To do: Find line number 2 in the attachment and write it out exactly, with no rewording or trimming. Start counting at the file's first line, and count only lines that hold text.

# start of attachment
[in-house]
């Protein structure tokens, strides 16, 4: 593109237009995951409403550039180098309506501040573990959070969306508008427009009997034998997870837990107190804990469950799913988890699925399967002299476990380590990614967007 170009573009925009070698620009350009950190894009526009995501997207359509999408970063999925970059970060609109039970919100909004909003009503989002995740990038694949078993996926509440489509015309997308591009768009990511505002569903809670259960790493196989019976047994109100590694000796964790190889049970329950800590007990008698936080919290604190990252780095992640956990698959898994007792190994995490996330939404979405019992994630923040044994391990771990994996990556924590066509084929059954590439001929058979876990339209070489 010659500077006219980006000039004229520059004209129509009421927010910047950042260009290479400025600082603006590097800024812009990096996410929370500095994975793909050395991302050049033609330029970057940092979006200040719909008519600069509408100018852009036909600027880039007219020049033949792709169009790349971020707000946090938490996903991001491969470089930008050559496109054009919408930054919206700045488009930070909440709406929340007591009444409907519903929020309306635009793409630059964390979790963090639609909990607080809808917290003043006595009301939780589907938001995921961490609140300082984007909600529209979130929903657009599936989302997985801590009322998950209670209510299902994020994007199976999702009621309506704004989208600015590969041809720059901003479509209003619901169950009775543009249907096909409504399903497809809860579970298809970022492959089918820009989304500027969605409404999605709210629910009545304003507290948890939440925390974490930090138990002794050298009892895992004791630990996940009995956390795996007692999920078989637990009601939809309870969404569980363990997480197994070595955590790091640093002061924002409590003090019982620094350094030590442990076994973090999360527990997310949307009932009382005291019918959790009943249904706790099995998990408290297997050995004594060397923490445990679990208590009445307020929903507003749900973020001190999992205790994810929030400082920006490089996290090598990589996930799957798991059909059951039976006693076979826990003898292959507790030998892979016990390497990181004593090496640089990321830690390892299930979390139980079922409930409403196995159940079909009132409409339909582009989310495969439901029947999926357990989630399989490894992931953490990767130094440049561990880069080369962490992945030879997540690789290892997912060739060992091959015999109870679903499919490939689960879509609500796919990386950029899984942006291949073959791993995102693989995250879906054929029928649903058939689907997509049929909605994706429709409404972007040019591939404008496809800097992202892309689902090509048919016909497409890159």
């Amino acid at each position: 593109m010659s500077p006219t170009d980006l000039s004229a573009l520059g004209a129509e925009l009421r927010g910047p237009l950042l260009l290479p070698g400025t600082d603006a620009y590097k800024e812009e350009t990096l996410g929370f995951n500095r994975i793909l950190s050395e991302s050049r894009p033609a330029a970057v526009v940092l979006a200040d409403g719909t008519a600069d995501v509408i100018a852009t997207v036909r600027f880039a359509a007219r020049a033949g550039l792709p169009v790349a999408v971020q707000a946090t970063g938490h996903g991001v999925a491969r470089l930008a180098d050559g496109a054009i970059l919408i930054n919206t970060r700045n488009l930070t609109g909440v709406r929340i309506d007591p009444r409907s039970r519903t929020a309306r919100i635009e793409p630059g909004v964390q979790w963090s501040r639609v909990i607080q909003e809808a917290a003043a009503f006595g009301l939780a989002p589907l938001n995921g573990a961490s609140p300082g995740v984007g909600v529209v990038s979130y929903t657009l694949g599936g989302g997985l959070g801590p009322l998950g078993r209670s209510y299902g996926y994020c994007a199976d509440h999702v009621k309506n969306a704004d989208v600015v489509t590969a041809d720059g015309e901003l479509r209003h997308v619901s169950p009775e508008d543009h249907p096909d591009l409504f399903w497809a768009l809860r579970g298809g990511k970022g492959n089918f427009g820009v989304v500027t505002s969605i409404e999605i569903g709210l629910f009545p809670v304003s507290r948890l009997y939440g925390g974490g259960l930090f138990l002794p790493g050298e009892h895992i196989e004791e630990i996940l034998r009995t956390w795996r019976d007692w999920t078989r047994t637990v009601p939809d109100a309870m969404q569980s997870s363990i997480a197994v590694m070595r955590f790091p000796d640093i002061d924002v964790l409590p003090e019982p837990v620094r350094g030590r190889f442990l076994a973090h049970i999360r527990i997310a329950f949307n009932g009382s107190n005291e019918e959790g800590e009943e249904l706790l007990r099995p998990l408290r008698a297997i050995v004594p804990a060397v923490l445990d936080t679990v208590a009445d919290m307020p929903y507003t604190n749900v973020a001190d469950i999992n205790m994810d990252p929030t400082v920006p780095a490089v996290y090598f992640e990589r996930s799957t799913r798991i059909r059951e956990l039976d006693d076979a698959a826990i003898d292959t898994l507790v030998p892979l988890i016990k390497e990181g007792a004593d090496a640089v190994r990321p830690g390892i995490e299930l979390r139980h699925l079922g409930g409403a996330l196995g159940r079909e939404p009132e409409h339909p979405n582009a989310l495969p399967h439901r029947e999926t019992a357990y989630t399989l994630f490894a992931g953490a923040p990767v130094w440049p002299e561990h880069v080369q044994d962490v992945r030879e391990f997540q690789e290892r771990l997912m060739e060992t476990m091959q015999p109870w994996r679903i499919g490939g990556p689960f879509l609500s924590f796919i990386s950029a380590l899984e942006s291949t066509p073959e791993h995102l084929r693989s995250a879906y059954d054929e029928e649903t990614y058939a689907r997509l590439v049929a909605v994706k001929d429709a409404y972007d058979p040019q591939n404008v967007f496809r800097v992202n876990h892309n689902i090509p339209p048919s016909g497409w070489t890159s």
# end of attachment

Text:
């Protein structure tokens, strides 16, 4: 593109237009995951409403550039180098309506501040573990959070969306508008427009009997034998997870837990107190804990469950799913988890699925399967002299476990380590990614967007 170009573009925009070698620009350009950190894009526009995501997207359509999408970063999925970059970060609109039970919100909004909003009503989002995740990038694949078993996926509440489509015309997308591009768009990511505002569903809670259960790493196989019976047994109100590694000796964790190889049970329950800590007990008698936080919290604190990252780095992640956990698959898994007792190994995490996330939404979405019992994630923040044994391990771990994996990556924590066509084929059954590439001929058979876990339209070489 010659500077006219980006000039004229520059004209129509009421927010910047950042260009290479400025600082603006590097800024812009990096996410929370500095994975793909050395991302050049033609330029970057940092979006200040719909008519600069509408100018852009036909600027880039007219020049033949792709169009790349971020707000946090938490996903991001491969470089930008050559496109054009919408930054919206700045488009930070909440709406929340007591009444409907519903929020309306635009793409630059964390979790963090639609909990607080809808917290003043006595009301939780589907938001995921961490609140300082984007909600529209979130929903657009599936989302997985801590009322998950209670209510299902994020994007199976999702009621309506704004989208600015590969041809720059901003479509209003619901169950009775543009249907096909409504399903497809809860579970298809970022492959089918820009989304500027969605409404999605709210629910009545304003507290948890939440925390974490930090138990002794050298009892895992004791630990996940009995956390795996007692999920078989637990009601939809309870969404569980363990997480197994070595955590790091640093002061924002409590003090019982620094350094030590442990076994973090999360527990997310949307009932009382005291019918959790009943249904706790099995998990408290297997050995004594060397923490445990679990208590009445307020929903507003749900973020001190999992205790994810929030400082920006490089996290090598990589996930799957798991059909059951039976006693076979826990003898292959507790030998892979016990390497990181004593090496640089990321830690390892299930979390139980079922409930409403196995159940079909009132409409339909582009989310495969439901029947999926357990989630399989490894992931953490990767130094440049561990880069080369962490992945030879997540690789290892997912060739060992091959015999109870679903499919490939689960879509609500796919990386950029899984942006291949073959791993995102693989995250879906054929029928649903058939689907997509049929909605994706429709409404972007040019591939404008496809800097992202892309689902090509048919016909497409890159």